Tire rotation, that is routinely repositioning your vehicle’s tires in specific patterns from front to back or side to side, is an important element of tire upkeep and safety. Additionally, rotating your tires may also be required to keep your tires covered under warranty. For a quick visual summary of tire rotation, check out our Tread Life episode about tire rotation. Read on for more information about what tire rotation is, why tire rotation patterns matter, and the correct pattern for your vehicle’s needs.
What is tire rotation?
Tire rotation means periodically changing the position of each of the tires on your vehicle. You should rotate your tires as recommended by the vehicle manufacturer, or every 5,000 miles. For many of you, that will mean when you get your vehicle’s oil changed.
Regularly rotating your tires also gives you a good opportunity to visually inspect them for damage, check their air pressure, have them rebalanced if you’re noticing any vibration, and check their tread depth.
Why is tire rotation important?
There are several reasons why tire rotation is an important element of your standard tire care. First, by routinely rotating your tires, wear is spread evenly across all four tires, and their tread life is maximized. That’s because each specific position on your vehicle requires a different give from each tire—(for example, tires on the front of a front-wheel drive vehicle will take a larger proportion of the torque and friction that’s needed for turning, accelerating and braking)—and can lead to more, or less, wear on the tire. It is especially important to rotate new tires by 5,000 miles because deep, fresh tire tread is more susceptible to uneven wear.
Secondly, even tread wear keeps the tread depth on your tires uniform, which can help keep traction and handling consistent across all four tires. This will improve cornering and braking performance and keep your vehicle safer for driving overall.
Finally, if your vehicle has all-wheel-drive, evenly worn tires lower the stresses on the drivetrain, reducing wear on expensive drive components.
What tire rotation pattern should I utilize?
The tire rotation pattern that’s best for your vehicle will depend on the type of tire you’re using, whether your vehicle is front, rear, all, or four-wheel drive, whether your tires are directional or non-directional, whether or not your tires are the same size on the front and rear of your vehicle, and whether you have a full-size spare that can be rotated through as well, unlike a temporary spare.. Let’s take a look at tire rotation patterns recommended by the standardizing body of the tire industry, The Tire and Rim Association, Inc., for all of these possibilities.
For tires that are of uniform size and non-directional:
1. Rearward cross
For vehicles that are 4-wheel, all-wheel, or rear-wheel drive, the rearward cross pattern is recommended. Rear tires are moved to the forward axle and kept on the same side of the vehicle while the front tires are moved to opposite sides of the rear axle.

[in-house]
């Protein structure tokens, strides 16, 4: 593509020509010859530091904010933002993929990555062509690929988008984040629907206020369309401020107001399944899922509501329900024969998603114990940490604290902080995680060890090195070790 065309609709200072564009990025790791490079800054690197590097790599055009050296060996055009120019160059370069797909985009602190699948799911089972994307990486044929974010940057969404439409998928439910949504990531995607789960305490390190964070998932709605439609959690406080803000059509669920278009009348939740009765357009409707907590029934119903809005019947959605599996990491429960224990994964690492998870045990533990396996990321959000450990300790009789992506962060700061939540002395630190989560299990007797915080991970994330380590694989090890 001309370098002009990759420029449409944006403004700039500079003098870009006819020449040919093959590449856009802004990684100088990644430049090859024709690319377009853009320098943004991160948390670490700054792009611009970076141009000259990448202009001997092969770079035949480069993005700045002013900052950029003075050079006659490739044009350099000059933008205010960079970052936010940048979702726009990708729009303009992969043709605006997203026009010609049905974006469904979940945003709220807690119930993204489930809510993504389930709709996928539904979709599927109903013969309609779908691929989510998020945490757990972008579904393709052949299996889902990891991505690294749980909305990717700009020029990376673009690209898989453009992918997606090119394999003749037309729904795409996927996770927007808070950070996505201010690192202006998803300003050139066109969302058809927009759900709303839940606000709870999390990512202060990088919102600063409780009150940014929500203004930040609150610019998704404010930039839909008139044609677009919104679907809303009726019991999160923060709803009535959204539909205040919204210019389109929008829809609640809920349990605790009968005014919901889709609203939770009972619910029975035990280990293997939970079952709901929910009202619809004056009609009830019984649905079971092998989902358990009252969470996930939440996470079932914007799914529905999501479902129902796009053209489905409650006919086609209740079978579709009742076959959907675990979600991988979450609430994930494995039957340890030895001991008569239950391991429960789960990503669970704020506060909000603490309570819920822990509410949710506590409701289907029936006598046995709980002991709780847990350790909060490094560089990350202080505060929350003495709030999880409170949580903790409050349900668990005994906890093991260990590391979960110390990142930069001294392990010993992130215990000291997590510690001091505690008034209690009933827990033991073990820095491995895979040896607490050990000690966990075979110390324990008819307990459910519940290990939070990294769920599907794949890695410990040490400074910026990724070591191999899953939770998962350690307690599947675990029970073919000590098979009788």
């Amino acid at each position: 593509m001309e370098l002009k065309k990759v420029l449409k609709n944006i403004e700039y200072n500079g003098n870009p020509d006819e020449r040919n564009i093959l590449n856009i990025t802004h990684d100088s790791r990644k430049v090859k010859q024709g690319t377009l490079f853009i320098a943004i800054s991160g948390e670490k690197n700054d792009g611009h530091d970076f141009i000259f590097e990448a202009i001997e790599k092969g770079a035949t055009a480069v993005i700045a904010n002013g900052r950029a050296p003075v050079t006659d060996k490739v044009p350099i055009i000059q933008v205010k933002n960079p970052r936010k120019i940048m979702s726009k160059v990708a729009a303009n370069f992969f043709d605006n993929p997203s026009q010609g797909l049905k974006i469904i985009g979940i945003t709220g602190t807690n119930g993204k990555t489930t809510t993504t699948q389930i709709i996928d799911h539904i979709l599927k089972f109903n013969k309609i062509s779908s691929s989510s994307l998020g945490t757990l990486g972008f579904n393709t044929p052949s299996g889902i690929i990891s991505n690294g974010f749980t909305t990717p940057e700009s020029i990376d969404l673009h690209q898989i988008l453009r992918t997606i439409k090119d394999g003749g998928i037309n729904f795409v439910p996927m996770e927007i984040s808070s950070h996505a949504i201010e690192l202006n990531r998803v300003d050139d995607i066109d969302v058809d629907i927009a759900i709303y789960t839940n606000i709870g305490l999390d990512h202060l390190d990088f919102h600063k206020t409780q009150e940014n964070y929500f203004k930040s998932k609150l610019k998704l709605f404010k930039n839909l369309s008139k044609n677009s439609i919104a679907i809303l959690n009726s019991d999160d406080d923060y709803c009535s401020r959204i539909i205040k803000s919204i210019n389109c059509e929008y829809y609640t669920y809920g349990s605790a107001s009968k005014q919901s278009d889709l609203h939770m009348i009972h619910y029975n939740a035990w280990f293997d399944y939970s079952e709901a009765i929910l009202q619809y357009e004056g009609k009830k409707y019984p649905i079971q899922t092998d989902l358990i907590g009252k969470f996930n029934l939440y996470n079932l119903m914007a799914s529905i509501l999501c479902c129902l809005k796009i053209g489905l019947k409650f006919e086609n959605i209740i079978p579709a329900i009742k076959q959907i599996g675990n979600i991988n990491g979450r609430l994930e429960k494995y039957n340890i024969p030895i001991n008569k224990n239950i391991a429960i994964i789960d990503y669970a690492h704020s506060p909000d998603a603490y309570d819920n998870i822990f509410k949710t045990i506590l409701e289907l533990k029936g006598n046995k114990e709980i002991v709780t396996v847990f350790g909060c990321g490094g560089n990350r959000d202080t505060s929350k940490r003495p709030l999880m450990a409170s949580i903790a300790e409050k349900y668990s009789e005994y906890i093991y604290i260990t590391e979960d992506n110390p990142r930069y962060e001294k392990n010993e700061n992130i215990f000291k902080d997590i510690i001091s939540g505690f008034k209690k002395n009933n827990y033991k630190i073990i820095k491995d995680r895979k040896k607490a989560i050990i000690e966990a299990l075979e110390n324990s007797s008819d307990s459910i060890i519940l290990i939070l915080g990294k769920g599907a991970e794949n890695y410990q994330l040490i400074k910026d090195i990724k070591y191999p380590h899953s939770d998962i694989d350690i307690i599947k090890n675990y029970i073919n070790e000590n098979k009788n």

Recommended for front-wheel drive vehicles such as light-weight trucks and sedans, all tires are moved diagonally, meaning tires are switched from one axle to the opposite as well as being repositioned from one side to the other.
3. Forward cross
This is the most common pattern for front-wheel drive vehicles. The front axle tires are moved directly back while the rear tires are moved up diagonally to the opposite side of the front axle.
For tires that are of uniform size and non-directional with a full-size spare tire:
In order to insure that all of the tires on your vehicle have even tread wear, you’ll want to be sure to rotate your full-size spare tire along with the other four. This is especially vital for all-wheel or 4-wheel drive vehicles where even small differences can put undue strain on your car’s drive train.
1. Rearward cross (Rear-wheel or 4-wheel drive vehicles):
Both rear axle tires move directly forward to the front axle while the spare tire moves to the right side of the rear axle. The right front tire moves diagonally back to the left side of the rear axle while the left front tire becomes your new spare tire.
2. Forward cross (front-wheel drive vehicles):
Rear tires are moved diagonally to opposite sides on the front axle while the right front tire becomes the new spare tire. The spare tire is positioned on the right side of the rear axle while the left tire on the front axle is moved directly back into the left rear position.
For high performance and directional tires:
1. Side-to-side (for differently-sized performance tires on the front and rear axles)
All tires are switched with their same-sized partner and remain on the same axle. The two rear tires switch to the opposite side with one another while the two front tires do the same.
2. Front-to-back (for directional tires)
All tires are moved from one axle to the other but remain on the same side of the vehicle. For example, the front left tire is moved to the left side of the rear axle while the rear left tire is repositioned on the left side of the front axle.